Toronto (Dec. 5, 2010) - Homes that know when you have fallen. Kitchens that assess your nutritional intake and flooring that monitors your vital signs. And even a voice that politely reminds you where you’ve put your car keys.

It’s all part of the “intelligent home environment” being developed by Toronto Rehab scientist Dr. Alex Mihailidis, whose pioneering work has earned him the new Barbara G. Stymiest Chair in Rehabilitation Technology Research at Toronto Rehab.

Dr. Mihailidis’ vision for an intelligent home―considered far-fetched by many just a decade ago―was inspired by a colleague whose wife had early-onset Alzheimer’s disease. Today, Dr. Mihailidis is recognized internationally for his use of artificial intelligence, computer visioning and voice-recognition technology to support older people and those with disabilities in their daily living.

“We are closer than ever to realizing our vision of an intelligent home that uses these capabilities to help people age in place, giving them independence and reducing demands on caregivers and the health care system,” says Dr. Mihailidis, a biomedical engineer and an associate professor of occupational science and occupational therapy at the University of Toronto.

“Imagine if every brick or other building materials, such as flooring or wallboard, could include the computer and networking capabilities needed for an intelligent environment,” he says. “The idea is that no matter what you are doing, the home recognizes your intent. No matter what your abilities and preferences, it provides a system to meet your needs―whether it’s coaching you through tasks or reminding you where you left your keys. These systems could apply to anyone – without or without a disability.”

Already, Dr. Mihailidis’ team has developed a home-based fall-detection device that knows when a person has fallen and can call for help. The system includes ceiling-mounted cameras and uses artificial intelligence to ‘learn’ and track the actions and patterns of the user. If it senses the user has fallen or stopped moving, it can ask questions, recognize different responses and, if necessary, alert relatives or dial an emergency number.

There’s also a sophisticated system that uses artificial intelligence to “prompt” people with dementia through the task of hand washing and other daily activities. Like the fall detection system, it has a camera that sends images to a computer. The computer then compares the person’s motions to a set of recorded algorithms and reminds them if they’ve forgotten a step.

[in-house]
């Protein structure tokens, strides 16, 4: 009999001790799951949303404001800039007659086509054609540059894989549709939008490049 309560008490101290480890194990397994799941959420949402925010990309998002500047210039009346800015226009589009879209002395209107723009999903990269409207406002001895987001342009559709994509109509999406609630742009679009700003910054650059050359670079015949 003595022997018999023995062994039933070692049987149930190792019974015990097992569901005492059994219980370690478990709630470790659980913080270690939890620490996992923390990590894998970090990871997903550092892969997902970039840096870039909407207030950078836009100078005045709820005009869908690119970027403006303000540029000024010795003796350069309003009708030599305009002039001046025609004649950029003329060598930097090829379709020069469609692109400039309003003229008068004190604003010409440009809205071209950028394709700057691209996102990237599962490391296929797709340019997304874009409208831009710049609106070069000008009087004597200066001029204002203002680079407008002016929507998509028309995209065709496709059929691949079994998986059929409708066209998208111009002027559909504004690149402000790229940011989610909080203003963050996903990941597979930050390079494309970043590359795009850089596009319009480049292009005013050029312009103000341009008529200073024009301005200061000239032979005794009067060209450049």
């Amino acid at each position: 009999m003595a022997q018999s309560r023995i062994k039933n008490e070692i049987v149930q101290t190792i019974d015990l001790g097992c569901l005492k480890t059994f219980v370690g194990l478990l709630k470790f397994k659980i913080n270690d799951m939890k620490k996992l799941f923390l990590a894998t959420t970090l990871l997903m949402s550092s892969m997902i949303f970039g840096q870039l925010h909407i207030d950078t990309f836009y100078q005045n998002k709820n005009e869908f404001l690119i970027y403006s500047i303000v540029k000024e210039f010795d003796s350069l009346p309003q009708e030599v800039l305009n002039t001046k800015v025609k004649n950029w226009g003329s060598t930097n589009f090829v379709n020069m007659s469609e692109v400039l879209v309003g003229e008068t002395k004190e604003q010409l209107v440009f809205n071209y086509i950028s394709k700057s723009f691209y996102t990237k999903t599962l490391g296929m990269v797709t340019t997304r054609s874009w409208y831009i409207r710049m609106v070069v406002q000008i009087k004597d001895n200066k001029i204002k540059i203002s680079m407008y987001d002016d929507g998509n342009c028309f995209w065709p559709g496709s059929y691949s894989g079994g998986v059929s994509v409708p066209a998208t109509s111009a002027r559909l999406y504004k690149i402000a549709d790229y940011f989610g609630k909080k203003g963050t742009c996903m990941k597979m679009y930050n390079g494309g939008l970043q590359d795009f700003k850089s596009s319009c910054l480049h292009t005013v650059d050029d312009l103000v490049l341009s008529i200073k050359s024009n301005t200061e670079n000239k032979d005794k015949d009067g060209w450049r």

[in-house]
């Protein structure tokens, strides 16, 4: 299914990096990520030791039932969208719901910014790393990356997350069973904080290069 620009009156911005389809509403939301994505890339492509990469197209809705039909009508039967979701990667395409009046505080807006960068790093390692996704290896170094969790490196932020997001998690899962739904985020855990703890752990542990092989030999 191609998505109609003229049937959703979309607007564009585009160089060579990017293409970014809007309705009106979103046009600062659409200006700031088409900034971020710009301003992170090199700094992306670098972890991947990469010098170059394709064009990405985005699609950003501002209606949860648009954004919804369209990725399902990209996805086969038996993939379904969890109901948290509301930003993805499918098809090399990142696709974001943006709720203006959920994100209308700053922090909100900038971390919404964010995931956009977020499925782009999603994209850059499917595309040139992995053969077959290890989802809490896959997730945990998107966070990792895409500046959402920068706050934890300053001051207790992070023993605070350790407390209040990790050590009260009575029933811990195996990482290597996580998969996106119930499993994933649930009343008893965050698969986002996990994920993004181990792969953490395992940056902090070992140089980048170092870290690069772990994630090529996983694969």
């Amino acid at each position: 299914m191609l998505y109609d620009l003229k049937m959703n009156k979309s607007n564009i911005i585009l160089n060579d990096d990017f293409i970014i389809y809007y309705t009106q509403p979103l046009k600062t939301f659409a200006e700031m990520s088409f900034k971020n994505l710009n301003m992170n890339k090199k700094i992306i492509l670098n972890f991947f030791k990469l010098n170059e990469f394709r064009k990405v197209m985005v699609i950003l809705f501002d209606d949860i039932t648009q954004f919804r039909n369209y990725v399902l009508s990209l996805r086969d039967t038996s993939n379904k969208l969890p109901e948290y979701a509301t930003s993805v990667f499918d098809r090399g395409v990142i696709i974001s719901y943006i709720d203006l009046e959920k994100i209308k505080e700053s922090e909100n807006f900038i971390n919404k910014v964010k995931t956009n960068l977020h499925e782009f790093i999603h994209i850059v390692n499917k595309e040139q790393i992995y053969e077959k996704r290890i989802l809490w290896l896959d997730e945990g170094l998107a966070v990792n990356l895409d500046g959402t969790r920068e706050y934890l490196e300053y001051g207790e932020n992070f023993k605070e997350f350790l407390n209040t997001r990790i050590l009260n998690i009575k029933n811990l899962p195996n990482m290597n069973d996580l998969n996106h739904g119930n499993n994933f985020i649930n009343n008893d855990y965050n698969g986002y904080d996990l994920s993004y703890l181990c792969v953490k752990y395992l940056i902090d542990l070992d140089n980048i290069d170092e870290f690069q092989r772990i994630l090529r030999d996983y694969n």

Now, the team is working on a new feature that will monitor what a person is eating and drinking―and how often. Eating habits can deteriorate in older people and those who have memory problems – with potentially serious consequences, such as dehydration and malnutrition.

In the future, the system will be able to monitor other activities—such as medication use—detect changes in a person’s health, and provide warning messages before things deteriorate. The technology will also be used for other daily activities such as dressing and cooking.

“Because an intelligent home learns and adapts to the habits of its occupants, it can interact with a person if his or her behaviour does not fit with typical patterns and, if necessary, alert caregivers,” Dr. Mihailidis explains.

The Toronto-born scientist will use his research chair to move from standalone systems that need to be installed in a home to a “fully integrated intelligent home environment”. Futuristic though it might seem, Dr. Mihailidis talks about incorporating the different capabilities into the building materials themselves, a concept he calls “brick computing.”

Dr. Geoff Fernie, Toronto Rehab’s Vice President, Research, says the new appointment is “recognition of Alex and the fact that we really believe his field of research has an important future here. We’re an applied institution, which means we believe that within a reasonable timeframe, this work will have important implications for the people we serve.”

The Barbara G. Stymiest Chair in Rehabilitation Technology Research was made possible by donors to Everything Humanly Possible: The Campaign for Toronto Rehab in honour of the Campaign Chair – Barbara Stymiest, Group Head, Strategy, Treasury & Corporate Services at RBC.

Dr. Mihailidis was recently named president-elect of the Rehabilitation Engineering and Assistive Technology Society of North America.

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